I hate slow internet and likewise I love everything that counters that problem. For most people like me who experience the internet through a phone, it means using browsers like Opera Mini, that are optimised for faster page uploading.
This also explains why Opera is such a huge phenomenon in markets like ours where the internet is not always as fast as we’d want. This slow internet experience is something I’d attribute it to our mobile operators’ huge investment and preference for 2G and 3G infrastructure.
Now Google wants a piece of the action that Opera has been getting in 2G/3G territories. The internet giant announced its new bare bones browser, Google Web Light, during the Google I/O conference. Google hopes to enhance the experiences of users where 3G internet connections are limited and few something that is clearly helpful to users in developing countries like ours.
With Google Web Light web pages will be optimized to load 4 times faster than the unaltered version on a slow internet connection. According to Google, page visits improve by 50 % because of a better user experience and lower wait for loading pages.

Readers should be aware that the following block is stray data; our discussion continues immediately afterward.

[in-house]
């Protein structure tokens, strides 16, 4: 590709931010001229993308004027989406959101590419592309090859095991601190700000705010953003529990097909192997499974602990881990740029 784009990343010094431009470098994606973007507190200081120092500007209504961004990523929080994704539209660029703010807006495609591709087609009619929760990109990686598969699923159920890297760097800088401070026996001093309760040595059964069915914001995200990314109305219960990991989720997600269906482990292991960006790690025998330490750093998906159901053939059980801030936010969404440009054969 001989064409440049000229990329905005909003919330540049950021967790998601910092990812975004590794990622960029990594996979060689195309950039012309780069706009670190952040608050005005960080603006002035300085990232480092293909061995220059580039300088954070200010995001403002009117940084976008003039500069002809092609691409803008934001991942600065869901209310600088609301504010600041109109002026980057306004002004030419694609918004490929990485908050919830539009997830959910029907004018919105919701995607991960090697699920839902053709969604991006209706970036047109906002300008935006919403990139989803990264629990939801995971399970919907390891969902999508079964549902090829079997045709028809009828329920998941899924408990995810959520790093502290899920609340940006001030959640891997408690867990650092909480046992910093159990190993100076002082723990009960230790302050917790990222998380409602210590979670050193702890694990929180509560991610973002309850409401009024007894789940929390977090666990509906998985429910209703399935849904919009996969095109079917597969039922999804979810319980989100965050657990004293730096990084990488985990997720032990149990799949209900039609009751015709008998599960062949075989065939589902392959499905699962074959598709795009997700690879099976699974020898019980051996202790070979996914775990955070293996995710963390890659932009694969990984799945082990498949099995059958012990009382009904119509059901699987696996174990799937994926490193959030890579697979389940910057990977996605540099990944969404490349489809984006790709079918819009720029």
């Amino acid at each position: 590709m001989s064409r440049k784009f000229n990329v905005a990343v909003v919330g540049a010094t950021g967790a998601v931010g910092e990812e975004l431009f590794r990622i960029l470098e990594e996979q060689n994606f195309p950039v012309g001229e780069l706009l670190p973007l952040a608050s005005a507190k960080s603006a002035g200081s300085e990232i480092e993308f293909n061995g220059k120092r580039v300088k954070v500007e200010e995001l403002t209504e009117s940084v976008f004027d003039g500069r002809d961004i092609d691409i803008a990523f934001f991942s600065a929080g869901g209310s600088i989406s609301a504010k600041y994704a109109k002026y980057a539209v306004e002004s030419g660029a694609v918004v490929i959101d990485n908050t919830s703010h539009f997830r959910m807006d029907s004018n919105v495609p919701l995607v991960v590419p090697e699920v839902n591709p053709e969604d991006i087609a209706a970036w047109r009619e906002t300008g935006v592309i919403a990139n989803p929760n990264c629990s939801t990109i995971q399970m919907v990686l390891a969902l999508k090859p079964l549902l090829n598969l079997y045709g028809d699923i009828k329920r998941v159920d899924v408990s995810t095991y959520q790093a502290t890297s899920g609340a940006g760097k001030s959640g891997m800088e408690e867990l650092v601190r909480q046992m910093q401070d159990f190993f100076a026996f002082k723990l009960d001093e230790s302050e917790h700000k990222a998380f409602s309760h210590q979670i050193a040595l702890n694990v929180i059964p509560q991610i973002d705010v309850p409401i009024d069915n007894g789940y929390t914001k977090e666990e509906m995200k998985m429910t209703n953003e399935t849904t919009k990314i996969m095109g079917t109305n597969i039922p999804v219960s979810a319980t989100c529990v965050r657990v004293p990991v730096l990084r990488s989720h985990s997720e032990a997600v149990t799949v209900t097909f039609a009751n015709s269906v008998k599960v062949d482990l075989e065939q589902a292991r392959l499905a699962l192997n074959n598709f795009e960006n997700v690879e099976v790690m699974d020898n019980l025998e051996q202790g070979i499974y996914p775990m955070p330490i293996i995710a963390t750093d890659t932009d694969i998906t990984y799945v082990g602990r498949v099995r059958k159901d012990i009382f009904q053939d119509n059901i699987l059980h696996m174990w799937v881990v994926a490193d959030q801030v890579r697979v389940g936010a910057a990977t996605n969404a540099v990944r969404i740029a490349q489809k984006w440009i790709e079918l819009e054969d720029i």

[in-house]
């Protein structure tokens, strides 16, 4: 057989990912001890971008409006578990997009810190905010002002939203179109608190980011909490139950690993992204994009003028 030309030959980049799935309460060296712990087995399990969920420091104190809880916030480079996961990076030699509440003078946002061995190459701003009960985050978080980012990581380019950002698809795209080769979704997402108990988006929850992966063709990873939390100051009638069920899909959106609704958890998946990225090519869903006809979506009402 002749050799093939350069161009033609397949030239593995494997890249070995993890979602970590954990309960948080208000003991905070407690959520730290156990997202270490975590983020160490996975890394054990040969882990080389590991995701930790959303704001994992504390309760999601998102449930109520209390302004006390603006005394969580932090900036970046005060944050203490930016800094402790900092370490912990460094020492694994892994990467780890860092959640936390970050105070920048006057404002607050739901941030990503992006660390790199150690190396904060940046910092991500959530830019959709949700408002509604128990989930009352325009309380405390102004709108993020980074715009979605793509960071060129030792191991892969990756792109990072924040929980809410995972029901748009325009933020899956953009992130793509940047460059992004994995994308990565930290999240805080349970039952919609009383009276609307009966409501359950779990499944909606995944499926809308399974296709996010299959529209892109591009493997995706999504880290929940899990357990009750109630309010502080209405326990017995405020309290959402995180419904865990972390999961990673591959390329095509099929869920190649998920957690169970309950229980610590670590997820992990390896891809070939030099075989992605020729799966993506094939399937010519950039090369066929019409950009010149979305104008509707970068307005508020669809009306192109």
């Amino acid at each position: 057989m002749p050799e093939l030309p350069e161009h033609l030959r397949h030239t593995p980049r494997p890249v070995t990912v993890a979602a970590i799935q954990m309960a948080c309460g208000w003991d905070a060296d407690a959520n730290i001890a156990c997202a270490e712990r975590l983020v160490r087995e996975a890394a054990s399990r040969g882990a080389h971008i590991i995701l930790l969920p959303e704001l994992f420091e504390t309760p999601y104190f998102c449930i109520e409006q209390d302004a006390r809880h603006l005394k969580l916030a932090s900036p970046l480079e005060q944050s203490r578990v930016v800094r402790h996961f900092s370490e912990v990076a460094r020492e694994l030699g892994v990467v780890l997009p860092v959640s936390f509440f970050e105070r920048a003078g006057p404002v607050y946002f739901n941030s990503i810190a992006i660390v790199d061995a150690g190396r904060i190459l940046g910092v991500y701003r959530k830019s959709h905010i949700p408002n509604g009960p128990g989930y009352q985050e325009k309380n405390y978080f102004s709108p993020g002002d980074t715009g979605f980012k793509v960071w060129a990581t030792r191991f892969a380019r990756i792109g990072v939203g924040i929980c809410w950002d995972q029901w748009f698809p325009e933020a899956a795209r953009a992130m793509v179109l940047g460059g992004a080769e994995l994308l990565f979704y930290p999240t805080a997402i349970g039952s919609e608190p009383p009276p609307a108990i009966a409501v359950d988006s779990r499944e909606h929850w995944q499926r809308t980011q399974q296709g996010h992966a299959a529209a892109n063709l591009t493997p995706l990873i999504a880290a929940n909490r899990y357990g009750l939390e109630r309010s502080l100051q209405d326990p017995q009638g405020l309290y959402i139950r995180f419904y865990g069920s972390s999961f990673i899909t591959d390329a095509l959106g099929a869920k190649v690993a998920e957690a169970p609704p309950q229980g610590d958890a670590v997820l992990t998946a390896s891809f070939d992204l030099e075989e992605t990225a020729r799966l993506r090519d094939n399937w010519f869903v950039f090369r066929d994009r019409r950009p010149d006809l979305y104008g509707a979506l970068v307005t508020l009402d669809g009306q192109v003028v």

What’s the catch?
If you are finicky about neutrality of any sorts, then this Light service isn’t for you. Users will only be able to see the transcoded messages if they are using an Android phone(Sorry users of iOS, Windows Phone and everyone in-between) and of course Chrome browser. The changes will only occur if you reach a page using a Google search query. Pages will only be transcoded if the internet connection is below a certain threshold.
Redirected URLs are at googleweblight.com. Feedback can be sent to googleweblight.com . The link to follow for a test is https://www.google.com/webmasters/tools/transcoder?pli=1#url=(enter any url to test here)
The feature has no name yet but it is currently being referred to as Google Web Light. It has already been tried in Indonesia. Google plans to introduce the feature in Android’s largest markets India and Brazil first, then it will be available worldwide. I’m pretty sure there’s a plan for Africa in there somewhere, but for now we’ll stick to Opera Mini for that optimised and cheaper web experience.